Philanthropy New York’s Public Policy Committee has voted to recommend that our organization formally approve two separate but related statements concerning indirect costs in government contracts. The next stage in our policy approval process seeks comments from members. We encourage and welcome your feedback.
We will be taking comments until Friday, July 22. You may provide your thoughts by clicking the "ADD NEW COMMENT" link below, or you can email your feedback to firstname.lastname@example.org. We will share member comments with the PNY Board for its consideration and final decision.
WHY THIS IS IMPORTANT TO PHILANTHROPY:
For decades, philanthropic grants to nonprofits with government contracts have been used to fill in the gaps in those contracts when the government rate did not cover the full costs of delivering services. The key area unfunded for many such contracts has been the administrative rate, overhead, or indirect costs – all different names but with a similar meaning. Funders and nonprofits alike find this a frustrating situation. Far worse, for those nonprofits whose main source of revenue is government contracts, typically human services organizations, governments’ failure to pay nonprofits adequate indirect costs for years, along with other factors, has pushed many organizations to the brink of bankruptcy.
In December 2014, the federal U.S. Office of Management and Budget formally recognized, in new rules called the Uniform Guidance, that when governments hire nonprofits to provide services, those nonprofits legitimately incur and need to be paid for their indirect costs, again, often referred to as overhead or administrative expenses. The new rules expressly require pass-through entities using federal funds (typically state and local governments) to reimburse nonprofits for the reasonable indirect costs they incur when performing services on behalf of governments. Nonprofits that have a previously-negotiated federal indirect cost rate must be paid using that rate. Nonprofits that have never had a federally approved indirect cost rate can elect either the minimum rate of 10 percent of their modified total direct costs or negotiate a higher rate in accordance with federal cost principles. These new rules could be game-changing for the fiscal stability and long-term health of a number of nonprofits, if state and local governments fully comply.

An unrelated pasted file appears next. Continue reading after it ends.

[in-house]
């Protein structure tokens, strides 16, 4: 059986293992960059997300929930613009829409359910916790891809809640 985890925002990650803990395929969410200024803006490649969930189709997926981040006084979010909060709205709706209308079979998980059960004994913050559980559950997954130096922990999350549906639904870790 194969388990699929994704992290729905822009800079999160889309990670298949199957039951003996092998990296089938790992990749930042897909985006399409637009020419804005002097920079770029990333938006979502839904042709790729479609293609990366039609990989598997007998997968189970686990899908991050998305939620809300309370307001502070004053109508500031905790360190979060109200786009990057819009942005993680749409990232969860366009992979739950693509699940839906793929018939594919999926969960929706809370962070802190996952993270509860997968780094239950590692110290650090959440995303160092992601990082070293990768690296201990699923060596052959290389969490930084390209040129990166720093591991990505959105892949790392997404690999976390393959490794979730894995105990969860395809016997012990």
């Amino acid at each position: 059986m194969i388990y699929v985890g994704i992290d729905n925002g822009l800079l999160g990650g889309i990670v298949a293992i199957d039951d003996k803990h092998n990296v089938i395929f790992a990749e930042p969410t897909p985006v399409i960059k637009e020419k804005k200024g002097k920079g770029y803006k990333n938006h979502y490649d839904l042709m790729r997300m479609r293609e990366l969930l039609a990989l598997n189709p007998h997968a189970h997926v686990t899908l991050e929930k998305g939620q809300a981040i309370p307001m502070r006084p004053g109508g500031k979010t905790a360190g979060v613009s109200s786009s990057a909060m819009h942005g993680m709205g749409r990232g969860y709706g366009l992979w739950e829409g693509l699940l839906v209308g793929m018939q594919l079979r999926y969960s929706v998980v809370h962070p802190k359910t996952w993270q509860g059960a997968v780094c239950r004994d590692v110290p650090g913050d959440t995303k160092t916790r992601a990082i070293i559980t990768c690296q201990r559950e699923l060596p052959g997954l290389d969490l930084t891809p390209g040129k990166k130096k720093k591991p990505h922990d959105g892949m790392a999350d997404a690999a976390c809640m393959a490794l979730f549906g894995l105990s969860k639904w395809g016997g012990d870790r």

Over the past year-and-a-half, PNY has been engaged in conversations with many nonprofit partners on this issue. Partners include the Human Services Council, Nonprofit Coordinating Committee, National Council of Nonprofits, New York Council of Nonprofits, Lawyers Alliance of New York and other individual nonprofit leaders, along with key officials in New York City and New York State government. While both New York City and State officials have stated that they are in compliance with OMB Guidance, neither have demonstrated that compliance to date. Nor, have our nonprofit partners seen such compliance. Neither the city nor the state have yet indicated that it will embrace the spirit of OMB Guidance, which clearly makes the case for the legitimacy of substantial indirect cost rates in all nonprofit contracting regardless of federal funds. Our nonprofit partners have welcomed our convening the various people on these issues over the past year and say that a supportive statement from PNY would be both welcome and helpful.